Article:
[Ed]: And I just want to add that we will go through those two articles we linked to, and we'll keep them up to date. Richard updated the Known Issues. Next we'll update the Feature Requests and put the comments in the requests so that you know the status and what we know about it. If we can't fix it or decide that it fights the design of something else, then we'll be honest and let you know. For example, we've gotten requests to limit edit permissions of your articles you write. Essentially that's a blog. One alternative is that you can have a team blog. A Wiki community is more about open collaboration. So we'll let you know if something won't be fixed and why, and we understand that not everyone is going to agree, but we can be respectful of that and still enjoy the community together. The closest we're able to get to a roadmap is for the community to help us keep those pages up to date while we present the issues and requests to the teams mentioned below.
Once you identified a suggestion you want to work on, how is it fleshed out? You have an internal team or pass it on externally?
[Richard] I tried to test as many issues as I could. I asked others to verify the foreign language issues I couldn’t test. I attempted to clarify the wording. The Community Council has reviewed the issues, but Ed and I have done our best to prioritize.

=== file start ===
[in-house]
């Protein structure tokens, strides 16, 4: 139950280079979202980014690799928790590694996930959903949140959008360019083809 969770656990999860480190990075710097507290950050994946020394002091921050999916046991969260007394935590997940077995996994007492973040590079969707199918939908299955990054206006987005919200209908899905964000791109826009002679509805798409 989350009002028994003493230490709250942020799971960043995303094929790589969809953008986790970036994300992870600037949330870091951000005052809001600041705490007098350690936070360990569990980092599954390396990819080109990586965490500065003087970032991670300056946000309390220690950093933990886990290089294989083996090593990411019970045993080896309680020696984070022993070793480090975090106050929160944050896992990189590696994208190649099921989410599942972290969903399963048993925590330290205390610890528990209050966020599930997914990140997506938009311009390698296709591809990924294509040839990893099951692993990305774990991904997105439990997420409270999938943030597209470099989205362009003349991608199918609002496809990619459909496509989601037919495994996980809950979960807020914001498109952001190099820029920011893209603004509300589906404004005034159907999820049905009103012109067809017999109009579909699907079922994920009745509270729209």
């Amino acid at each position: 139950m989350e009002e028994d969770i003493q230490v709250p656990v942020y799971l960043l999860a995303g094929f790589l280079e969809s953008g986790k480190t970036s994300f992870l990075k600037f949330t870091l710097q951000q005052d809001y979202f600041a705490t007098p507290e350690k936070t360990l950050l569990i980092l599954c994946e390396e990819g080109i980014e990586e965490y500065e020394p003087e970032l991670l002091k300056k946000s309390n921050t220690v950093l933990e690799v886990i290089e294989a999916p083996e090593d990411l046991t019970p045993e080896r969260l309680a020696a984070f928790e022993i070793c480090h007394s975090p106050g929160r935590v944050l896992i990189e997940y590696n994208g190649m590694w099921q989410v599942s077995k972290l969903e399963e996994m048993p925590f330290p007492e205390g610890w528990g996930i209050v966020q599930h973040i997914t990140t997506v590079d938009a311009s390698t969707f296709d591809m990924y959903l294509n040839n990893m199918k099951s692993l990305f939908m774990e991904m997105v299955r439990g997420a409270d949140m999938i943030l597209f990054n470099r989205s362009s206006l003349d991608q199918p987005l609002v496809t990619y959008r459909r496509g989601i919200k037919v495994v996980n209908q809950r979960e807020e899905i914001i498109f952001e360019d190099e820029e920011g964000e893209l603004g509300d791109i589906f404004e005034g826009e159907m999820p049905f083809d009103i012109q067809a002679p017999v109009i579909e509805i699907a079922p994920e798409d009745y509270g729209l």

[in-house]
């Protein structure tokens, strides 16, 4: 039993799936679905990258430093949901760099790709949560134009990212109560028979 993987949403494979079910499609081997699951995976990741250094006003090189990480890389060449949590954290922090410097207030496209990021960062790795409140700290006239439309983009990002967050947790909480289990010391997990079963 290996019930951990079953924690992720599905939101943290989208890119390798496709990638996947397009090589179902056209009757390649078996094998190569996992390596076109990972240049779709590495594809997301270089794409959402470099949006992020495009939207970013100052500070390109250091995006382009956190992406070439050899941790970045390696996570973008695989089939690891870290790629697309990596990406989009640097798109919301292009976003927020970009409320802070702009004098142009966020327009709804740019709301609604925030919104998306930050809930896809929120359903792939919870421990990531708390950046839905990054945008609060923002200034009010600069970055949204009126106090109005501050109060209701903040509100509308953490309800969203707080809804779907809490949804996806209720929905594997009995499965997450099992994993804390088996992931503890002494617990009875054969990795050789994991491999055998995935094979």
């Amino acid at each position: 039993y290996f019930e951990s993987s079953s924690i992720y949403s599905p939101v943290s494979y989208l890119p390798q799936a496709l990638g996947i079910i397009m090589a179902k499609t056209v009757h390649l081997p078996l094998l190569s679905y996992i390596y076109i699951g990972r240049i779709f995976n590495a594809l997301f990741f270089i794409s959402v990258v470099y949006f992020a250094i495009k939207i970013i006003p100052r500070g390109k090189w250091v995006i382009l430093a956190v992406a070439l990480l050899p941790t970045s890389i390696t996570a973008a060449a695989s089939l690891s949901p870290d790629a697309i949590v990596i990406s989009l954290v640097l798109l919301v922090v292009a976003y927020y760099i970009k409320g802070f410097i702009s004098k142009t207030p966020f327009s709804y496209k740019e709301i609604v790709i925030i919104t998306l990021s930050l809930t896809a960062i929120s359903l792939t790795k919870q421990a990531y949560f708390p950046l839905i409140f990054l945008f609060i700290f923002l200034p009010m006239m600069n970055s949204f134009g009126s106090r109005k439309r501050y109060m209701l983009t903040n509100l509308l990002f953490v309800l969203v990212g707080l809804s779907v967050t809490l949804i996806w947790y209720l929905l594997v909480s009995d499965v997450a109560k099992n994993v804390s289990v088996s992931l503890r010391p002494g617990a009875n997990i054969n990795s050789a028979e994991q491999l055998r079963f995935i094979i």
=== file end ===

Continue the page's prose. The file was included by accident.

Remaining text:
[Ed] I'll answer from the perspective of, “Who works on it?” Two teams work on the bugs and features. First, we have the platform team, Telligent. Second, we have a social apps team for TechNet and MSDN. They work on all the social apps (Wiki, Forums, Blogs, Gallery, Profile, etc.). So they have limited resources, and they are working very hard to help everyone. We greatly appreciate all their hard work. Right now, they are mostly working on the forums (see Forums UX Redesign). We have a platform update coming for TechNet Wiki at the end of this summer. We don’t expect any major changes, but we should know a little more by the end of August about what that means. But once the platform is updated, Richard and I (and/or other council members) are going to go back over bugs, see if any were fixed, and see what changes were made. Once we have all the details finalized, we (council members) will follow the idea you and Richard have below, and we'll post to the Wiki Discussions forum with the update. Once the platform is updated, and we know what still needs to be done, we'll continue our monthly meetings with the social apps team to see what can be fixed/implemented by the platform team and what can be fixed/implemented by the social apps team.